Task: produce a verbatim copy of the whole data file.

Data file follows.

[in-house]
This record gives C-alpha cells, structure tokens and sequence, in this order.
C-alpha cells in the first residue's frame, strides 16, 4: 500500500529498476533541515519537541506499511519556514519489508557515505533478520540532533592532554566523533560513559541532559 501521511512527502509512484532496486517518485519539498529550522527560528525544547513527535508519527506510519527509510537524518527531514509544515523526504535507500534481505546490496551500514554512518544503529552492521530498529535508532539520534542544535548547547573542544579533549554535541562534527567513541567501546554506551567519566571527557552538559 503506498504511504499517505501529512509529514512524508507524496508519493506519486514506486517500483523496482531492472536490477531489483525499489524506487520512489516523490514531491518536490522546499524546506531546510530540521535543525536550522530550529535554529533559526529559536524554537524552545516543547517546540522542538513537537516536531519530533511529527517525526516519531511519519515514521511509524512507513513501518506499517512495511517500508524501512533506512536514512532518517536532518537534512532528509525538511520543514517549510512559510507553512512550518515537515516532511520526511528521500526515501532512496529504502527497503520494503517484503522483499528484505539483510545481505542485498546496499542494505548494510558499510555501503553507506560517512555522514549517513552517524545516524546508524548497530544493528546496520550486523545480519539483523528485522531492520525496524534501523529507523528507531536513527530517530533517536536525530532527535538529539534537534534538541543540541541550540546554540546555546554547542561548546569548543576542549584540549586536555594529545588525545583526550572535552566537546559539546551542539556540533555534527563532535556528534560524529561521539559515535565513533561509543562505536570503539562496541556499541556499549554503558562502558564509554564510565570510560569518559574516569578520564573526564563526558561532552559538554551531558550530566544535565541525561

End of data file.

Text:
[in-house]
This record gives C-alpha cells, structure tokens and sequence, in this order.
C-alpha cells in the first residue's frame, strides 16, 4: 500500500529498476533541515519537541506499511519556514519489508557515505533478520540532533592532554566523533560513559541532559 501521511512527502509512484532496486517518485519539498529550522527560528525544547513527535508519527506510519527509510537524518527531514509544515523526504535507500534481505546490496551500514554512518544503529552492521530498529535508532539520534542544535548547547573542544579533549554535541562534527567513541567501546554506551567519566571527557552538559 503506498504511504499517505501529512509529514512524508507524496508519493506519486514506486517500483523496482531492472536490477531489483525499489524506487520512489516523490514531491518536490522546499524546506531546510530540521535543525536550522530550529535554529533559526529559536524554537524552545516543547517546540522542538513537537516536531519530533511529527517525526516519531511519519515514521511509524512507513513501518506499517512495511517500508524501512533506512536514512532518517536532518537534512532528509525538511520543514517549510512559510507553512512550518515537515516532511520526511528521500526515501532512496529504502527497503520494503517484503522483499528484505539483510545481505542485498546496499542494505548494510558499510555501503553507506560517512555522514549517513552517524545516524546508524548497530544493528546496520550486523545480519539483523528485522531492520525496524534501523529507523528507531536513527530517530533517536536525530532527535538529539534537534534538541543540541541550540546554540546555546554547542561548546569548543576542549584540549586536555594529545588525545583526550572535552566537546559539546551542539556540533555534527563532535556528534560524529561521539559515535565513533561509543562505536570503539562496541556499541556499549554503558562502558564509554564510565570510560569518559574516569578520564573526564563526558561532552559538554551531558550530566544535565541525561